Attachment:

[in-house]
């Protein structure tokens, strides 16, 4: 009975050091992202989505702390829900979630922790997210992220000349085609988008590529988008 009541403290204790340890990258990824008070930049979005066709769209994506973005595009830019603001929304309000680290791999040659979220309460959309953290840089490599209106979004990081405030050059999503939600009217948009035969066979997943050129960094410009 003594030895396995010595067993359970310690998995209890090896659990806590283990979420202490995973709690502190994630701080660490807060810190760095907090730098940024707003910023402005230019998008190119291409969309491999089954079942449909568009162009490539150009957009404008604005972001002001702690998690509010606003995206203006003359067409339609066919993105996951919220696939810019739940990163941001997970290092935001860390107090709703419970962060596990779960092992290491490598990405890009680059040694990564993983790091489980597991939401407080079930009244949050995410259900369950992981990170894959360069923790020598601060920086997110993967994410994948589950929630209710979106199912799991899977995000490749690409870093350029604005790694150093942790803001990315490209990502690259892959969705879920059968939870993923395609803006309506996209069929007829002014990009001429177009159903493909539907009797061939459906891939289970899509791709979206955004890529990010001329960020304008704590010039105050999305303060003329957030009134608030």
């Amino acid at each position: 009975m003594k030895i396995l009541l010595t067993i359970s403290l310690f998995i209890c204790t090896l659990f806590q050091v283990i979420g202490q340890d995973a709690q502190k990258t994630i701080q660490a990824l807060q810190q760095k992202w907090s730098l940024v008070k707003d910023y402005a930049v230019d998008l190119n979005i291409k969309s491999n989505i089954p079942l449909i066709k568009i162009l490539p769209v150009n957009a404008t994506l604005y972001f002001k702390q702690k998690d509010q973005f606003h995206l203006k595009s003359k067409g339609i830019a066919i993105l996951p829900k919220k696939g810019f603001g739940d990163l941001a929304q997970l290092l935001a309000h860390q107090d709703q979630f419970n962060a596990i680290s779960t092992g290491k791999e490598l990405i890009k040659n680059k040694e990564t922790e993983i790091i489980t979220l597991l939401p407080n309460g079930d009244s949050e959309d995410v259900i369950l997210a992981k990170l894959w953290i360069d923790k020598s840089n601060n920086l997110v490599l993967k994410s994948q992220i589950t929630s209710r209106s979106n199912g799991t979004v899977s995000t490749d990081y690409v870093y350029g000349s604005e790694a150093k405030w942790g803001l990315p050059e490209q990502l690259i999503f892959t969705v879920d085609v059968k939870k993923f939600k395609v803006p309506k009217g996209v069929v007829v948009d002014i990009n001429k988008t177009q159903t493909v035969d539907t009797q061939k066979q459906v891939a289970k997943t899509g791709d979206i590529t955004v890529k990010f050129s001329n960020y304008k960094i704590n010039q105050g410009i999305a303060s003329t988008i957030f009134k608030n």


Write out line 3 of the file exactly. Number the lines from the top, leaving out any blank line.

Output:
């Amino acid at each position: 009975m003594k030895i396995l009541l010595t067993i359970s403290l310690f998995i209890c204790t090896l659990f806590q050091v283990i979420g202490q340890d995973a709690q502190k990258t994630i701080q660490a990824l807060q810190q760095k992202w907090s730098l940024v008070k707003d910023y402005a930049v230019d998008l190119n979005i291409k969309s491999n989505i089954p079942l449909i066709k568009i162009l490539p769209v150009n957009a404008t994506l604005y972001f002001k702390q702690k998690d509010q973005f606003h995206l203006k595009s003359k067409g339609i830019a066919i993105l996951p829900k919220k696939g810019f603001g739940d990163l941001a929304q997970l290092l935001a309000h860390q107090d709703q979630f419970n962060a596990i680290s779960t092992g290491k791999e490598l990405i890009k040659n680059k040694e990564t922790e993983i790091i489980t979220l597991l939401p407080n309460g079930d009244s949050e959309d995410v259900i369950l997210a992981k990170l894959w953290i360069d923790k020598s840089n601060n920086l997110v490599l993967k994410s994948q992220i589950t929630s209710r209106s979106n199912g799991t979004v899977s995000t490749d990081y690409v870093y350029g000349s604005e790694a150093k405030w942790g803001l990315p050059e490209q990502l690259i999503f892959t969705v879920d085609v059968k939870k993923f939600k395609v803006p309506k009217g996209v069929v007829v948009d002014i990009n001429k988008t177009q159903t493909v035969d539907t009797q061939k066979q459906v891939a289970k997943t899509g791709d979206i590529t955004v890529k990010f050129s001329n960020y304008k960094i704590n010039q105050g410009i999305a303060s003329t988008i957030f009134k608030n």